Yesterday, Epic Games announced plans to make Unreal Engine 4 available to developers big and small as a $19 monthly subscription service. They’ll drop Unreal 3’s finickity licensing system in favour of a 5% gross revenue royalty on whatever the developer makes – and in return, the dev will get access to the Unreal Editor and C++ source code.
It’s an exercise in simplification. By Tim Sweeney’s account, that’s the philosophy that drives engine development at Epic. Last night, the company founder talked to our Rob about making something as exponentially complex as game making “affordable and fair”.
Sweeney called rival outfit Unity a “really robust company supported by a huge and awesome community” – and said Epic were “motivated” by the accessibility of modern game engines.
“We’re seeing a renaissance in game development,” Sweeney told PCGamesN. “We’re about 30 years straight from coin-ops to Xbox 360. Games doubled in complexity every few years, and budgets would go up and team sizes would go up. But this revolution has reset everything.
“We’re very much motivated by that. We wanted to bring this engine that was brought up and forged in the AAA world to everybody. And a business model that’s affordable and fair.”
Asked how on earth Epic plan to keep track of and audit the revenues of all of their engine subscribers, Sweeney was unconcerned.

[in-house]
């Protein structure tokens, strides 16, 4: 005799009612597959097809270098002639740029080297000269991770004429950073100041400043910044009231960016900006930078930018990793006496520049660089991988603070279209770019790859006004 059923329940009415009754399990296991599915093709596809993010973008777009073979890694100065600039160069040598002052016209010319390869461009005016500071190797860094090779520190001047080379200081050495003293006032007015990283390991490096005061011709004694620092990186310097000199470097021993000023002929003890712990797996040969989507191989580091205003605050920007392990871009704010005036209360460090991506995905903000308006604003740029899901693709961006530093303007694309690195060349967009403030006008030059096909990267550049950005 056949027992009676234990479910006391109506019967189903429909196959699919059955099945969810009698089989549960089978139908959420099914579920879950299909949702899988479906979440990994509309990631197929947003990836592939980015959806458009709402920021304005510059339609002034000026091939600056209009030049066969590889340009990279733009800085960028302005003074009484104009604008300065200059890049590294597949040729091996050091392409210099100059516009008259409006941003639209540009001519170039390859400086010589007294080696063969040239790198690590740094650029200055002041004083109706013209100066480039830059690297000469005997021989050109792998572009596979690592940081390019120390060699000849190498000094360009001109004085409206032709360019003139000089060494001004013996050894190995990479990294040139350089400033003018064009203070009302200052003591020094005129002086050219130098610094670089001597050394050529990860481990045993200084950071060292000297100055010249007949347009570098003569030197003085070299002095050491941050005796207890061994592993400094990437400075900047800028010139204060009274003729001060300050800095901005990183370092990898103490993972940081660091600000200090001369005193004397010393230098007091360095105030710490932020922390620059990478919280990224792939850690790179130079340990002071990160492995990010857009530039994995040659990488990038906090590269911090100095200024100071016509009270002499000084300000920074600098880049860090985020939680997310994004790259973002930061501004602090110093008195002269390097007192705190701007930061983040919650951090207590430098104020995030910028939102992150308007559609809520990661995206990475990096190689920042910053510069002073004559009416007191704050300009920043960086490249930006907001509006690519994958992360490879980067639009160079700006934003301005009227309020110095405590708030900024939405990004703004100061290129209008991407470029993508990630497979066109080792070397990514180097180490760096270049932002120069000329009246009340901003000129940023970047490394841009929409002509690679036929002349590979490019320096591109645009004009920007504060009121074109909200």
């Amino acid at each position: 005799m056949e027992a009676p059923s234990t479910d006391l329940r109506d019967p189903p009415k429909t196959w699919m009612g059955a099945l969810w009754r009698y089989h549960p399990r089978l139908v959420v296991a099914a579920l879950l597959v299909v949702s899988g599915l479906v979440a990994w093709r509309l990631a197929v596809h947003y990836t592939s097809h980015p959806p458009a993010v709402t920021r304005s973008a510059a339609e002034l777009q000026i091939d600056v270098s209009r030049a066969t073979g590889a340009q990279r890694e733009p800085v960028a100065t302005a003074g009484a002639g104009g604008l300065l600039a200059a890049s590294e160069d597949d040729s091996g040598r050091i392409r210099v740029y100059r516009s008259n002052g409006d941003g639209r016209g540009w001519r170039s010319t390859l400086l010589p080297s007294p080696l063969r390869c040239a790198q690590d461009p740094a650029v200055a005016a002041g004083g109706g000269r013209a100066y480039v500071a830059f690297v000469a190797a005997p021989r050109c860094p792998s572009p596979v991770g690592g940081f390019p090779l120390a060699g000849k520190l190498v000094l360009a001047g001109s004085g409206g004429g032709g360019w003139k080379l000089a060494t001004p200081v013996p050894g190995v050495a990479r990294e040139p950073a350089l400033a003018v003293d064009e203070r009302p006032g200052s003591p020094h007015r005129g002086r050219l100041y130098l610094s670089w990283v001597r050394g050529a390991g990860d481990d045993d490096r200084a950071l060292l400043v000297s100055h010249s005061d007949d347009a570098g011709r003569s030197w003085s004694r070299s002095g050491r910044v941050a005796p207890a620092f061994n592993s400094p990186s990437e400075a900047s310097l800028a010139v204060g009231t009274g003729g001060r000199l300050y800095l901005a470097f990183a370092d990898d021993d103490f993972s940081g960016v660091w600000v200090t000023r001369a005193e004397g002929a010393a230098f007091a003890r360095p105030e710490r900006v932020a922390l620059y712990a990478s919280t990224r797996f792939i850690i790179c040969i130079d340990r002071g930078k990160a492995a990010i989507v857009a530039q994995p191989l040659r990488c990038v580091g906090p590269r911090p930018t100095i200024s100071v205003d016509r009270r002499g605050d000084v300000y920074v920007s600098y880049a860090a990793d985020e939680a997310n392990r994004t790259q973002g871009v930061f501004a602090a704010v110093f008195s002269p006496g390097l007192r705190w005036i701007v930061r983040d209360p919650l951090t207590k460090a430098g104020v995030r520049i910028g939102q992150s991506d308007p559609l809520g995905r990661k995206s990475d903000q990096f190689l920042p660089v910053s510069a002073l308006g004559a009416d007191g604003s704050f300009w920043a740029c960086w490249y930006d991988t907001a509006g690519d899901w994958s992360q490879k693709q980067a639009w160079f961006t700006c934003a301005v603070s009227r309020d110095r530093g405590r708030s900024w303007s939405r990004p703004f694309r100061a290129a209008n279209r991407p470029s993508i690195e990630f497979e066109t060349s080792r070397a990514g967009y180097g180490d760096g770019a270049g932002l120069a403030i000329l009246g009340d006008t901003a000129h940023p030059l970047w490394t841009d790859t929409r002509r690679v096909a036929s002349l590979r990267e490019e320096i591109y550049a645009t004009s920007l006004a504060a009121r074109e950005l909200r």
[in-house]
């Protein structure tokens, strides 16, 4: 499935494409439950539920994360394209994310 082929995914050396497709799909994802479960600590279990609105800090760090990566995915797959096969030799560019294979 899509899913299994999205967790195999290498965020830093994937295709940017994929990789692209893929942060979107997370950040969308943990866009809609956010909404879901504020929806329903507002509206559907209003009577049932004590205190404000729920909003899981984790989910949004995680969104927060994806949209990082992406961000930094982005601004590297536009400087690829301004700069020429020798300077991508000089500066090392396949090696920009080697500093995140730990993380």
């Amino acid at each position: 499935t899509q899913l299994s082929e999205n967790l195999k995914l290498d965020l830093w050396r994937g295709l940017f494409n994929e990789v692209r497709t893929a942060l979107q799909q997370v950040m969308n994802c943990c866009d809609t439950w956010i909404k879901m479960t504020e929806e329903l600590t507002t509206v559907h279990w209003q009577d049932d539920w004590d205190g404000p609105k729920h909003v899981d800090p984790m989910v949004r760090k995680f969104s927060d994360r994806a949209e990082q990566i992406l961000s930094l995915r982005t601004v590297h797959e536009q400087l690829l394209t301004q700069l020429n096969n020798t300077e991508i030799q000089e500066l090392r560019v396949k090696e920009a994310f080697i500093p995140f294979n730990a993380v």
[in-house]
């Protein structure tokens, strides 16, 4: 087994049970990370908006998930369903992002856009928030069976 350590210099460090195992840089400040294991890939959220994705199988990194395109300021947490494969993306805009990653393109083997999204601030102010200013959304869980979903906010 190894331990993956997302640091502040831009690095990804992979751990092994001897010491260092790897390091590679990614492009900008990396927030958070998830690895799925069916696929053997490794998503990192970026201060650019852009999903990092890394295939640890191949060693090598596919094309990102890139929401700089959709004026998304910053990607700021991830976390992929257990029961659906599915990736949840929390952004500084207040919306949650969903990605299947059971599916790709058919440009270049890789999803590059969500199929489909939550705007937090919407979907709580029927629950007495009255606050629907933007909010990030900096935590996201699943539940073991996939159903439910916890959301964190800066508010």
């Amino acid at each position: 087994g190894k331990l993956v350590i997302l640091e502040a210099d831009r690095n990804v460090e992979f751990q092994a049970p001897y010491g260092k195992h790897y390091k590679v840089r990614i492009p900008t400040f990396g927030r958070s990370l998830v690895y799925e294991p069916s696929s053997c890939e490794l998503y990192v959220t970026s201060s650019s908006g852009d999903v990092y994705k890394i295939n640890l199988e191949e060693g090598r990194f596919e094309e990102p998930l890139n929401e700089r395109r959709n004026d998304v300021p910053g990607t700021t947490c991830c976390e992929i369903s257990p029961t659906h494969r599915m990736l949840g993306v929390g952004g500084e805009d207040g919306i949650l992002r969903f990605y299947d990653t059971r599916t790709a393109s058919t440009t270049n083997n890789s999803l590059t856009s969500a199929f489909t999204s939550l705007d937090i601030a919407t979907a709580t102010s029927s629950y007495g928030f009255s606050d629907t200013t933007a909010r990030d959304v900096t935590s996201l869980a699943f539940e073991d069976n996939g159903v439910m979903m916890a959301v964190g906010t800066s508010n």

Though he said there would be “some scenarios where developers are going to want to negotiate a custom licence”, Sweeney pointed out that Steam, Apple and every other games marketplace gives developers reports on revenue – and make it easy for developers to share that revenue data with Epic.
“We’re very excited about making our tools available so a new generation of artists and designers can come up learning Unreal,” he said. “That’s been a big driver of our business model.”
One of the aspects of Unreal Engine 4 developers criticised following last night’s announcement was its lack of a scripting language. But Sweeney doesn’t think it will limit indies.
“There are two levels to implement game functionality in UE4,” he said. If you’re a programmer, you can write code in C++. You can do absolutely anything as a programmer. If you’re a designer or an artist or a non-programmer, you create Blueprints to visually create gameplay actions.
“These are different worlds. Designers tend to dislike programing and programmers tend to dislike visual scripting languages.”
In other words, devs will either need to write code themselves or use Blueprint to find a way to do it. Perhaps that will be enough? If not, there’s always Unity, or the new, cheaperCryEngine subscription to turn to.